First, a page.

February 11, 2009
The persistent problems with fast-track disparity after Booker and Kimbrough
One (of many) persistent post-Booker jurisprudence hot-spots concerns whether defendants who are not within so-called "fast-track" districts should be eligible for comparable early plea reductions when their cases are factually similar to those who get the benefit of such reductions in "fast-track" districts. Before Kimbrough, the circuits had generally ruled that district court's lack discretion to provide such reductions without the blessing of the government. After Kimbrough, this issue has divided the circuits.
As evidenced by a recent district court opinion sent my way be a helpful reader, at least one district judge seems eager to have this issue reviewed with greater focus in light of current jurisprudential and fast-track realities. The opinion in US v. Sanchez-Gonzalez, No. 08 CR 609 (N.D. Ill. Feb. 9, 2009) (available for download below), concludes this way:
Galicia-Cardenas and Martinez-Martinez are, of course, binding on this Court. Mr. Sanchez-Gonzalez argues, however, that the Supreme Court’s intervening decision in Kimbrough v. United States, 128 S. Ct. 558 (2007), permits the Court, despite the Seventh Circuit’s decisions, to consider fast-track disparities as unwarranted within the meaning of section 3553(a)(6). The Court disagrees. The Supreme Court concluded in Kimbrough that a district court may base an outside-the-Guidelines sentence on its disagreement with the Sentencing Commission’s policy decisions. The Court did not conclude, however, that a district court may base its sentence on its disagreement with Congressional directives. Indeed, the Court took some pains in Kimbrough to point out that the policy decision at issue there – the Sentencing Commission’s adoption, in the Guidelines for narcotics cases, of a 100-to-1 ratio treating every gram of crack cocaine as the equivalent of 100 grams of powder cocaine – was not the result of an express legislative directive, id. at 570-71, or even an implied legislative directive, id. at 572-73.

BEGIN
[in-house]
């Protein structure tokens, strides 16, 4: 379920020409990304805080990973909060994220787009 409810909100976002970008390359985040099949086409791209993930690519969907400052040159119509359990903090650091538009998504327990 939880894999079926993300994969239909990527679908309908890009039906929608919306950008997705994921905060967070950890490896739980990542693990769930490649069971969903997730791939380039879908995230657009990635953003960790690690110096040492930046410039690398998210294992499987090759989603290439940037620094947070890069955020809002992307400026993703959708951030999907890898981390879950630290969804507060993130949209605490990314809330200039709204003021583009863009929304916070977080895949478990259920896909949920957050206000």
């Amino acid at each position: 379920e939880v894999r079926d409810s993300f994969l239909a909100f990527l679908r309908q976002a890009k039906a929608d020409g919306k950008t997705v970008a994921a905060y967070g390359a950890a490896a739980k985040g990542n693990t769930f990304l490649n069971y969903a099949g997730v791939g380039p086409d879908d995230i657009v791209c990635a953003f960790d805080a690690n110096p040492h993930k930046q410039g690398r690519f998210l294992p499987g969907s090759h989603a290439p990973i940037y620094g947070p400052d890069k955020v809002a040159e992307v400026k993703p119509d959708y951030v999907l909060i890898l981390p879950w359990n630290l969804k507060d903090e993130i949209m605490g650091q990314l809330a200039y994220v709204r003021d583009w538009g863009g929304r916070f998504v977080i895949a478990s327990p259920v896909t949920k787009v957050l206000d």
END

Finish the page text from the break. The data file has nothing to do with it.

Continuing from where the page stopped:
This Court continues to believe, as a matter of policy, that it is unjust to permit sentencing disparities based on the fortuity of the judicial district in which a defendant in an illegal reentry case is charged. And one can legitimately take issue with the proposition that all fast-track reductions in illegal reentry cases are the product of Congress’ policy statement in the PROTECT Act and the companion legislative report cited by the Seventh Circuit. As this Court pointed out in Medrano-Duran, and as reemphasized by the data defense counsel have submitted in the present case, a number of so-called fast-track reduction programs operate outside the bounds of Congress’ directive to the Sentencing Commission and Sentencing Guideline § 5K3.1. See Medrano-Duran, 386 F. Supp. 2d at 946-47. That was part of the basis for this Court’s determination in Medrano-Duran that it was appropriate to consider such disparities in determining whether to impose a below-Guidelines sentence.
One might also legitimately argue that nothing in the PROTECT Act nor the legislative report cited in Martinez-Martinez amounts to express or implied legislative disapproval of deviation from the Sentencing Guidelines based on inter-district disparities resulting from the Department of Justice’s determination to adopt fast-track programs in some districts but not others. See United States v. Rodriguez, 527 F.3d 221, 229 (1st Cir. 2008). But the Seventh Circuit has taken a different course, and until it or the Supreme Court concludes otherwise, the choice is not one this Court is permitted to make.
For these reasons, the Court concludes that it is not permitted to consider, in imposing sentence in this case, the fact that a fast-track or early disposition program is not available in this District.
February 11, 2009 at 09:41 AM | Permalink
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Posted by: חלקי חילוף לרכב | Jan 3, 2011 8:02:20 AM